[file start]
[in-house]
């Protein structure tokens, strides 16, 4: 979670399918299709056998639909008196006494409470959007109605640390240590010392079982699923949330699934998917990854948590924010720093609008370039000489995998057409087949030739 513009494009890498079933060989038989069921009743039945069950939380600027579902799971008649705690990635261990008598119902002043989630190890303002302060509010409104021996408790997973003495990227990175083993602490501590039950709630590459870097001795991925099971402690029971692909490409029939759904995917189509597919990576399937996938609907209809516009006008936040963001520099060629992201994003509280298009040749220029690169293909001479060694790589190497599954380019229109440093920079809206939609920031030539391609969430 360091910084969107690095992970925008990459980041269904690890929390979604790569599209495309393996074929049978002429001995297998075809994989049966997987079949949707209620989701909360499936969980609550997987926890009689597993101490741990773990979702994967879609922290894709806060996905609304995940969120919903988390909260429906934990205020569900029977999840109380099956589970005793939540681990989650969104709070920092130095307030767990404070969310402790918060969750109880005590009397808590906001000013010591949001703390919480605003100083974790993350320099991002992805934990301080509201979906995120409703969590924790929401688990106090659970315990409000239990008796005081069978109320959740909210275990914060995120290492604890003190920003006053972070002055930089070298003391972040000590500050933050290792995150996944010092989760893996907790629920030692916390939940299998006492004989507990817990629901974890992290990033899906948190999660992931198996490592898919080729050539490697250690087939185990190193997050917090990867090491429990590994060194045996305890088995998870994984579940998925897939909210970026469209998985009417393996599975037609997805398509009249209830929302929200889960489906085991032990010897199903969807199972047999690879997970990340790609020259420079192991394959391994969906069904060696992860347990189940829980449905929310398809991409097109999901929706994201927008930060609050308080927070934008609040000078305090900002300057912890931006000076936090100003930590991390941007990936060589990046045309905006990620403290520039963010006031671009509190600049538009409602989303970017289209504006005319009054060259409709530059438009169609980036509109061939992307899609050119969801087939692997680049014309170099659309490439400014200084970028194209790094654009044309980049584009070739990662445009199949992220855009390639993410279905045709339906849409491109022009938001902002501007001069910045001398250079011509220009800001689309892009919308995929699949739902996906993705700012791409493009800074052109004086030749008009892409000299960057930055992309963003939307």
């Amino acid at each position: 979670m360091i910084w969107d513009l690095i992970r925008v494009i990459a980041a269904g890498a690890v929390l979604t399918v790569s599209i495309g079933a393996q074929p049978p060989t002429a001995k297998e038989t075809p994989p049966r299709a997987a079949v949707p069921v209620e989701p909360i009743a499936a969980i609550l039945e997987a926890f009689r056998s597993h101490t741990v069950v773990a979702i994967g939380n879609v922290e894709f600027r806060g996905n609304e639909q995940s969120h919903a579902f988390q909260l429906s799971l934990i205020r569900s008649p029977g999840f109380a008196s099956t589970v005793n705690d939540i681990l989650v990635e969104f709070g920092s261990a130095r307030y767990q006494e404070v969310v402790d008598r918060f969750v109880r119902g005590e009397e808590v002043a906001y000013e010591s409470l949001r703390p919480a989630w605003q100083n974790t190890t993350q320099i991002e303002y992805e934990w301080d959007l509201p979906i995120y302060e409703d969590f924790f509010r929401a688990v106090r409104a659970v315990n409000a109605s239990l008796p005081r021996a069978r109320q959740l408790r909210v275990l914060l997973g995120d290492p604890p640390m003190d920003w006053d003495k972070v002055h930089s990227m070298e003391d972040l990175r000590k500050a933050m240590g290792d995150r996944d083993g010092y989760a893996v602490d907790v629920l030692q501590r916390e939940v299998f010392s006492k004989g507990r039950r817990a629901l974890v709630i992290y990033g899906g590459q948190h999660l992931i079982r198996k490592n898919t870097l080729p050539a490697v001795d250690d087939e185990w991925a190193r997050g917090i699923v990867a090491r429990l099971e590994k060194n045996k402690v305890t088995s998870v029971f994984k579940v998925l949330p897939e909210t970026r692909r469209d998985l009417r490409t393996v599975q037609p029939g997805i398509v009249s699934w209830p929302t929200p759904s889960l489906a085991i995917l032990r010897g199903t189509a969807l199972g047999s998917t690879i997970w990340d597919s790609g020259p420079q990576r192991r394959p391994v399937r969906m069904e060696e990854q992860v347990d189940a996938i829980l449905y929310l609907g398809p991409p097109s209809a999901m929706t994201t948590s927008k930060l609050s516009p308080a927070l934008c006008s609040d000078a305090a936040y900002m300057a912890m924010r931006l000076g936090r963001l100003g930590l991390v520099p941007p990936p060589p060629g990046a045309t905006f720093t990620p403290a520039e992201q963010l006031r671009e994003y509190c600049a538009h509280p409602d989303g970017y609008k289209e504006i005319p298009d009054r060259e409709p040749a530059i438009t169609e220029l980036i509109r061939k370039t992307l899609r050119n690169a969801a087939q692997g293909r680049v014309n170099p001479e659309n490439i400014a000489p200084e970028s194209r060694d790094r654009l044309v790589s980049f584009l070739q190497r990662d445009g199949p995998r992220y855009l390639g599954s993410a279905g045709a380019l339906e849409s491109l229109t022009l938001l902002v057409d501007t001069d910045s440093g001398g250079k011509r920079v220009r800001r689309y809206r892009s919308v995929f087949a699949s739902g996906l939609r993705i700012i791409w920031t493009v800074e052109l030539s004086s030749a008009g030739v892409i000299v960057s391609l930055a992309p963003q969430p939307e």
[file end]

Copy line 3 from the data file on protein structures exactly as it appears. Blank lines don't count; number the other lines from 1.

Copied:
């Amino acid at each position: 979670m360091i910084w969107d513009l690095i992970r925008v494009i990459a980041a269904g890498a690890v929390l979604t399918v790569s599209i495309g079933a393996q074929p049978p060989t002429a001995k297998e038989t075809p994989p049966r299709a997987a079949v949707p069921v209620e989701p909360i009743a499936a969980i609550l039945e997987a926890f009689r056998s597993h101490t741990v069950v773990a979702i994967g939380n879609v922290e894709f600027r806060g996905n609304e639909q995940s969120h919903a579902f988390q909260l429906s799971l934990i205020r569900s008649p029977g999840f109380a008196s099956t589970v005793n705690d939540i681990l989650v990635e969104f709070g920092s261990a130095r307030y767990q006494e404070v969310v402790d008598r918060f969750v109880r119902g005590e009397e808590v002043a906001y000013e010591s409470l949001r703390p919480a989630w605003q100083n974790t190890t993350q320099i991002e303002y992805e934990w301080d959007l509201p979906i995120y302060e409703d969590f924790f509010r929401a688990v106090r409104a659970v315990n409000a109605s239990l008796p005081r021996a069978r109320q959740l408790r909210v275990l914060l997973g995120d290492p604890p640390m003190d920003w006053d003495k972070v002055h930089s990227m070298e003391d972040l990175r000590k500050a933050m240590g290792d995150r996944d083993g010092y989760a893996v602490d907790v629920l030692q501590r916390e939940v299998f010392s006492k004989g507990r039950r817990a629901l974890v709630i992290y990033g899906g590459q948190h999660l992931i079982r198996k490592n898919t870097l080729p050539a490697v001795d250690d087939e185990w991925a190193r997050g917090i699923v990867a090491r429990l099971e590994k060194n045996k402690v305890t088995s998870v029971f994984k579940v998925l949330p897939e909210t970026r692909r469209d998985l009417r490409t393996v599975q037609p029939g997805i398509v009249s699934w209830p929302t929200p759904s889960l489906a085991i995917l032990r010897g199903t189509a969807l199972g047999s998917t690879i997970w990340d597919s790609g020259p420079q990576r192991r394959p391994v399937r969906m069904e060696e990854q992860v347990d189940a996938i829980l449905y929310l609907g398809p991409p097109s209809a999901m929706t994201t948590s927008k930060l609050s516009p308080a927070l934008c006008s609040d000078a305090a936040y900002m300057a912890m924010r931006l000076g936090r963001l100003g930590l991390v520099p941007p990936p060589p060629g990046a045309t905006f720093t990620p403290a520039e992201q963010l006031r671009e994003y509190c600049a538009h509280p409602d989303g970017y609008k289209e504006i005319p298009d009054r060259e409709p040749a530059i438009t169609e220029l980036i509109r061939k370039t992307l899609r050119n690169a969801a087939q692997g293909r680049v014309n170099p001479e659309n490439i400014a000489p200084e970028s194209r060694d790094r654009l044309v790589s980049f584009l070739q190497r990662d445009g199949p995998r992220y855009l390639g599954s993410a279905g045709a380019l339906e849409s491109l229109t022009l938001l902002v057409d501007t001069d910045s440093g001398g250079k011509r920079v220009r800001r689309y809206r892009s919308v995929f087949a699949s739902g996906l939609r993705i700012i791409w920031t493009v800074e052109l030539s004086s030749a008009g030739v892409i000299v960057s391609l930055a992309p963003q969430p939307e």